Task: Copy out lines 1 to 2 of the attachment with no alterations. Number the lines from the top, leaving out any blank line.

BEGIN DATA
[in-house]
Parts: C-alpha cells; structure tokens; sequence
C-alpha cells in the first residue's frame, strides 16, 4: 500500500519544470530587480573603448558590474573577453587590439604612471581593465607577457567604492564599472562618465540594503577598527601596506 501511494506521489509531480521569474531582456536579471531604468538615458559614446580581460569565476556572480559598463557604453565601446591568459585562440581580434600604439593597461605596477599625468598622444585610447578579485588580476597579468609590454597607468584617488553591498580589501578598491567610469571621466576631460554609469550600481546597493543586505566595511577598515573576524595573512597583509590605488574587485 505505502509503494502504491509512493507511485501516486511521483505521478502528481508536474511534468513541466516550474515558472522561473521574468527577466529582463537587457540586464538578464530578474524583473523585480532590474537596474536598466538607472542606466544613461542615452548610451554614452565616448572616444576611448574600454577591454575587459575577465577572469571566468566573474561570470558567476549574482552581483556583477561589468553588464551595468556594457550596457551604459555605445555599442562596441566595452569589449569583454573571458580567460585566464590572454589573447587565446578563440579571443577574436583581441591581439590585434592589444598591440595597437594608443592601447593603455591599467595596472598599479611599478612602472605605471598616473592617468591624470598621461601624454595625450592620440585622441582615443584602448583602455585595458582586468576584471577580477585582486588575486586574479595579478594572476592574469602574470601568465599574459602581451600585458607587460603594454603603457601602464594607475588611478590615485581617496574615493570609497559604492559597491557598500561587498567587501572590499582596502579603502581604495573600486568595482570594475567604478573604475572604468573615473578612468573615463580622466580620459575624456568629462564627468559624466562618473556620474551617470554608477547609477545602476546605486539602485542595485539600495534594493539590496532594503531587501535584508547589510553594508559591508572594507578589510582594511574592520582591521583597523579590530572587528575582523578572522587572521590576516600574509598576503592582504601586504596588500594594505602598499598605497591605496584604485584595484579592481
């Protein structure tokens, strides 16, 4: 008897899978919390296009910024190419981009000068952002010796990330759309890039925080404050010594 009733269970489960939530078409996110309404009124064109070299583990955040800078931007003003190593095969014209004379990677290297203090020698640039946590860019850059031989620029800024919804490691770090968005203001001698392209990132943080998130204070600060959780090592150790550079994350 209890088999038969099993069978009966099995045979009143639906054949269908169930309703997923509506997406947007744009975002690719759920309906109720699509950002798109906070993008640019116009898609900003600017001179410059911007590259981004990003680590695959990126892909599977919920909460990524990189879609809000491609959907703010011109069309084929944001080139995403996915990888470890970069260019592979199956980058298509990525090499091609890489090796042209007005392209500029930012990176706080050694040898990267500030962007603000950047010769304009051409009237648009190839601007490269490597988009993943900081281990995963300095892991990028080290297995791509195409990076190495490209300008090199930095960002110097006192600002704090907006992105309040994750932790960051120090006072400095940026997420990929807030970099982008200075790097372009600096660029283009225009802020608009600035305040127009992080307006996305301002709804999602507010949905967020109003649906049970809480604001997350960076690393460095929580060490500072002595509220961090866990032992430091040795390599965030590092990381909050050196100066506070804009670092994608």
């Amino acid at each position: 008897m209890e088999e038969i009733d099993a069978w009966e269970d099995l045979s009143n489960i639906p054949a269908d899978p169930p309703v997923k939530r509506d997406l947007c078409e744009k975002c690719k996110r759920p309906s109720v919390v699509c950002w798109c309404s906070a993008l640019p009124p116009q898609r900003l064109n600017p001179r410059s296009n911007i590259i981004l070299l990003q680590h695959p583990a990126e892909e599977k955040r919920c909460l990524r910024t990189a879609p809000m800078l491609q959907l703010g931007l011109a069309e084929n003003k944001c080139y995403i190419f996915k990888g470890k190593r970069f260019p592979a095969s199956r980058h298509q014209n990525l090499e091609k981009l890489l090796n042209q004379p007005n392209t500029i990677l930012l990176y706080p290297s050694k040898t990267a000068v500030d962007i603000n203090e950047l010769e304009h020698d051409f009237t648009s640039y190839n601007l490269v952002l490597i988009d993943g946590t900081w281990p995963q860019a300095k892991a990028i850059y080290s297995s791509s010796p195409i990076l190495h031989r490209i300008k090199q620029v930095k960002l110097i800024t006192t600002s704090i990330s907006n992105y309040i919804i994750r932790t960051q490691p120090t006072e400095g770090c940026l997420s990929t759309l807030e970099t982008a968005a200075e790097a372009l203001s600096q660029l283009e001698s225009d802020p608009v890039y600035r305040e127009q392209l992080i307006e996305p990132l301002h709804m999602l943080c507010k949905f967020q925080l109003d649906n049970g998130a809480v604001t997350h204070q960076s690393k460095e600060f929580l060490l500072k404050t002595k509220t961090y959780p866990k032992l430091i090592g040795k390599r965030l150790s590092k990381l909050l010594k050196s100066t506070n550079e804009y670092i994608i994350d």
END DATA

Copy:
[in-house]
Parts: C-alpha cells; structure tokens; sequence